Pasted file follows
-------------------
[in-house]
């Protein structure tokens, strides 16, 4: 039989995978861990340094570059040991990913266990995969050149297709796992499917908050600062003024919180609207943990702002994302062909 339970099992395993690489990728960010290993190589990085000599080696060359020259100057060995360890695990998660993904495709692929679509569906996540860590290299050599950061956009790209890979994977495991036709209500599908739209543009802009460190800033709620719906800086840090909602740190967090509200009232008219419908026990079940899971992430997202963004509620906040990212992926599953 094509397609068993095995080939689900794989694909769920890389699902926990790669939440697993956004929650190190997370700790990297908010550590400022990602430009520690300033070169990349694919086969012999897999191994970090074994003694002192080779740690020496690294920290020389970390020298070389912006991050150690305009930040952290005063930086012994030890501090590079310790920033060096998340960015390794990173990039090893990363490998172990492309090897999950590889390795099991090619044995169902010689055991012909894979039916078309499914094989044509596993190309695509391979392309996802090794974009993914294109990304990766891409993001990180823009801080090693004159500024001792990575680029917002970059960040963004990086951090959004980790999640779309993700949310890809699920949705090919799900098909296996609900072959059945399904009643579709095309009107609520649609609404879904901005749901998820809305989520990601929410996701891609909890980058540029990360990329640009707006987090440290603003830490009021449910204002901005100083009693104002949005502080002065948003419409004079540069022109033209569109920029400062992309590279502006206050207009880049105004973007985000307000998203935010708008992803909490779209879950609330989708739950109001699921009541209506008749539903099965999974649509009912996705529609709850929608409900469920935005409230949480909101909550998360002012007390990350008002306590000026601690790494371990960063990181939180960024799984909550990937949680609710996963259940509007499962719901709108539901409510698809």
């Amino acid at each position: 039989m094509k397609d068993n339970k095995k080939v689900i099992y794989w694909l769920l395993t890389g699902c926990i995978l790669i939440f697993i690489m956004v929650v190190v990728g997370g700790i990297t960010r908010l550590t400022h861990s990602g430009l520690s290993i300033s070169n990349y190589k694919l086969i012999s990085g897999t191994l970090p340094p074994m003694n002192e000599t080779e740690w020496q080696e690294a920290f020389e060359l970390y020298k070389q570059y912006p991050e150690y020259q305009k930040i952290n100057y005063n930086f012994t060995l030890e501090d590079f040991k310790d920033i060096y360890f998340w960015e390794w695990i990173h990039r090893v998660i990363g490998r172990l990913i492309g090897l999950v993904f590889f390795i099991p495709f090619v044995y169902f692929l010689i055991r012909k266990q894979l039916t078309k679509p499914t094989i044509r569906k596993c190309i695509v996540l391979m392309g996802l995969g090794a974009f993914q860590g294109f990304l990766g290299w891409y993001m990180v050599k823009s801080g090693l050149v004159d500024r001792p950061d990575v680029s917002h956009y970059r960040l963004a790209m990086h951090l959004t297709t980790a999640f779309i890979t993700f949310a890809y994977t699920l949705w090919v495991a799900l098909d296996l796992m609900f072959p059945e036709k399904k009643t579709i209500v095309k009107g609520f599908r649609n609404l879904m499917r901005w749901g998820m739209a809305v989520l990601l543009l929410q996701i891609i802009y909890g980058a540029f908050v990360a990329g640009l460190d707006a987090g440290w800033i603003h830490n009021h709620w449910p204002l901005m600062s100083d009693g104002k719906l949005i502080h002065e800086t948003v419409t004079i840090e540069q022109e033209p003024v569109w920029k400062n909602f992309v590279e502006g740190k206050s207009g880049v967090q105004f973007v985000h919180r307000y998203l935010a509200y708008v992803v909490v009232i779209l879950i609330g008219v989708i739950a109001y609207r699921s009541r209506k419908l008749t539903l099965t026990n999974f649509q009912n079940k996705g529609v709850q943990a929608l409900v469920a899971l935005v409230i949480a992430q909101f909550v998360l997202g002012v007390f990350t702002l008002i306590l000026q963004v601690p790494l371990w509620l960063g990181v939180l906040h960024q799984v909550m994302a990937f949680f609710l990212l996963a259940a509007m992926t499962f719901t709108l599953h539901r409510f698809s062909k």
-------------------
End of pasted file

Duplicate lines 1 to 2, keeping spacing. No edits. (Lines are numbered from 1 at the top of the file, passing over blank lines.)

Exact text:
[in-house]
């Protein structure tokens, strides 16, 4: 039989995978861990340094570059040991990913266990995969050149297709796992499917908050600062003024919180609207943990702002994302062909 339970099992395993690489990728960010290993190589990085000599080696060359020259100057060995360890695990998660993904495709692929679509569906996540860590290299050599950061956009790209890979994977495991036709209500599908739209543009802009460190800033709620719906800086840090909602740190967090509200009232008219419908026990079940899971992430997202963004509620906040990212992926599953 094509397609068993095995080939689900794989694909769920890389699902926990790669939440697993956004929650190190997370700790990297908010550590400022990602430009520690300033070169990349694919086969012999897999191994970090074994003694002192080779740690020496690294920290020389970390020298070389912006991050150690305009930040952290005063930086012994030890501090590079310790920033060096998340960015390794990173990039090893990363490998172990492309090897999950590889390795099991090619044995169902010689055991012909894979039916078309499914094989044509596993190309695509391979392309996802090794974009993914294109990304990766891409993001990180823009801080090693004159500024001792990575680029917002970059960040963004990086951090959004980790999640779309993700949310890809699920949705090919799900098909296996609900072959059945399904009643579709095309009107609520649609609404879904901005749901998820809305989520990601929410996701891609909890980058540029990360990329640009707006987090440290603003830490009021449910204002901005100083009693104002949005502080002065948003419409004079540069022109033209569109920029400062992309590279502006206050207009880049105004973007985000307000998203935010708008992803909490779209879950609330989708739950109001699921009541209506008749539903099965999974649509009912996705529609709850929608409900469920935005409230949480909101909550998360002012007390990350008002306590000026601690790494371990960063990181939180960024799984909550990937949680609710996963259940509007499962719901709108539901409510698809």